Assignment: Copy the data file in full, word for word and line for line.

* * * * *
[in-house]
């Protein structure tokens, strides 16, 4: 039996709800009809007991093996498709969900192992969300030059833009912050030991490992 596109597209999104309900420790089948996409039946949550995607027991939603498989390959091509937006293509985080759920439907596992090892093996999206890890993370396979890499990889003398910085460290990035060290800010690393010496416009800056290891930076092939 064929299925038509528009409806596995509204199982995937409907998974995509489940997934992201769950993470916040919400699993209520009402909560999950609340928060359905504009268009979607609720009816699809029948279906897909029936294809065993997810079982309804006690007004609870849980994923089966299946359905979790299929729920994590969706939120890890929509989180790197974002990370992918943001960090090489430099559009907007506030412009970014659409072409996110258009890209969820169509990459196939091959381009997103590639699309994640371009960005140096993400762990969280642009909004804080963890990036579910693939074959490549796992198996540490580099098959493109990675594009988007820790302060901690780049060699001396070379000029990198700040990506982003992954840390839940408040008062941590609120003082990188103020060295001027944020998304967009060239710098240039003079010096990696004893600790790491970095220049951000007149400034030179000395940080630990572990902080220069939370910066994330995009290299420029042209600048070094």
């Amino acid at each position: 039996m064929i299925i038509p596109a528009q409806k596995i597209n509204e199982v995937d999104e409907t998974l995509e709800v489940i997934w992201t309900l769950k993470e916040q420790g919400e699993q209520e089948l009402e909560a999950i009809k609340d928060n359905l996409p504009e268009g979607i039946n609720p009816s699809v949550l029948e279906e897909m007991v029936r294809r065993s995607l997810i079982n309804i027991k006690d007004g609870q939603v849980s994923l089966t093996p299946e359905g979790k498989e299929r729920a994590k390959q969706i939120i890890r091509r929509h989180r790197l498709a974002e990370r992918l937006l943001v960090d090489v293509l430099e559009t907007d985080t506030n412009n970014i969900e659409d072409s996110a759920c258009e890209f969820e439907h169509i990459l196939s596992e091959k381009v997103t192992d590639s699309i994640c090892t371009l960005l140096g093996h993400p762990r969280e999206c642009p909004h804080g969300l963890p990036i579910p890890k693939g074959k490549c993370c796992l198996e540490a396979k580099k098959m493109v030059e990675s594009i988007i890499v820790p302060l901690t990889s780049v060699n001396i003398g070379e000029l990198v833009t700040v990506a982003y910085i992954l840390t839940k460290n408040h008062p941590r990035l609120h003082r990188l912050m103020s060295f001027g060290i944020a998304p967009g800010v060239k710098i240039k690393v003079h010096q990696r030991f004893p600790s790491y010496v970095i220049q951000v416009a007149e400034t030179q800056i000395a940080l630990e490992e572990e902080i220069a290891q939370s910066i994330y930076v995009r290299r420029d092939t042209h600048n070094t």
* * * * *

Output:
[in-house]
């Protein structure tokens, strides 16, 4: 039996709800009809007991093996498709969900192992969300030059833009912050030991490992 596109597209999104309900420790089948996409039946949550995607027991939603498989390959091509937006293509985080759920439907596992090892093996999206890890993370396979890499990889003398910085460290990035060290800010690393010496416009800056290891930076092939 064929299925038509528009409806596995509204199982995937409907998974995509489940997934992201769950993470916040919400699993209520009402909560999950609340928060359905504009268009979607609720009816699809029948279906897909029936294809065993997810079982309804006690007004609870849980994923089966299946359905979790299929729920994590969706939120890890929509989180790197974002990370992918943001960090090489430099559009907007506030412009970014659409072409996110258009890209969820169509990459196939091959381009997103590639699309994640371009960005140096993400762990969280642009909004804080963890990036579910693939074959490549796992198996540490580099098959493109990675594009988007820790302060901690780049060699001396070379000029990198700040990506982003992954840390839940408040008062941590609120003082990188103020060295001027944020998304967009060239710098240039003079010096990696004893600790790491970095220049951000007149400034030179000395940080630990572990902080220069939370910066994330995009290299420029042209600048070094």
């Amino acid at each position: 039996m064929i299925i038509p596109a528009q409806k596995i597209n509204e199982v995937d999104e409907t998974l995509e709800v489940i997934w992201t309900l769950k993470e916040q420790g919400e699993q209520e089948l009402e909560a999950i009809k609340d928060n359905l996409p504009e268009g979607i039946n609720p009816s699809v949550l029948e279906e897909m007991v029936r294809r065993s995607l997810i079982n309804i027991k006690d007004g609870q939603v849980s994923l089966t093996p299946e359905g979790k498989e299929r729920a994590k390959q969706i939120i890890r091509r929509h989180r790197l498709a974002e990370r992918l937006l943001v960090d090489v293509l430099e559009t907007d985080t506030n412009n970014i969900e659409d072409s996110a759920c258009e890209f969820e439907h169509i990459l196939s596992e091959k381009v997103t192992d590639s699309i994640c090892t371009l960005l140096g093996h993400p762990r969280e999206c642009p909004h804080g969300l963890p990036i579910p890890k693939g074959k490549c993370c796992l198996e540490a396979k580099k098959m493109v030059e990675s594009i988007i890499v820790p302060l901690t990889s780049v060699n001396i003398g070379e000029l990198v833009t700040v990506a982003y910085i992954l840390t839940k460290n408040h008062p941590r990035l609120h003082r990188l912050m103020s060295f001027g060290i944020a998304p967009g800010v060239k710098i240039k690393v003079h010096q990696r030991f004893p600790s790491y010496v970095i220049q951000v416009a007149e400034t030179q800056i000395a940080l630990e490992e572990e902080i220069a290891q939370s910066i994330y930076v995009r290299r420029d092939t042209h600048n070094t």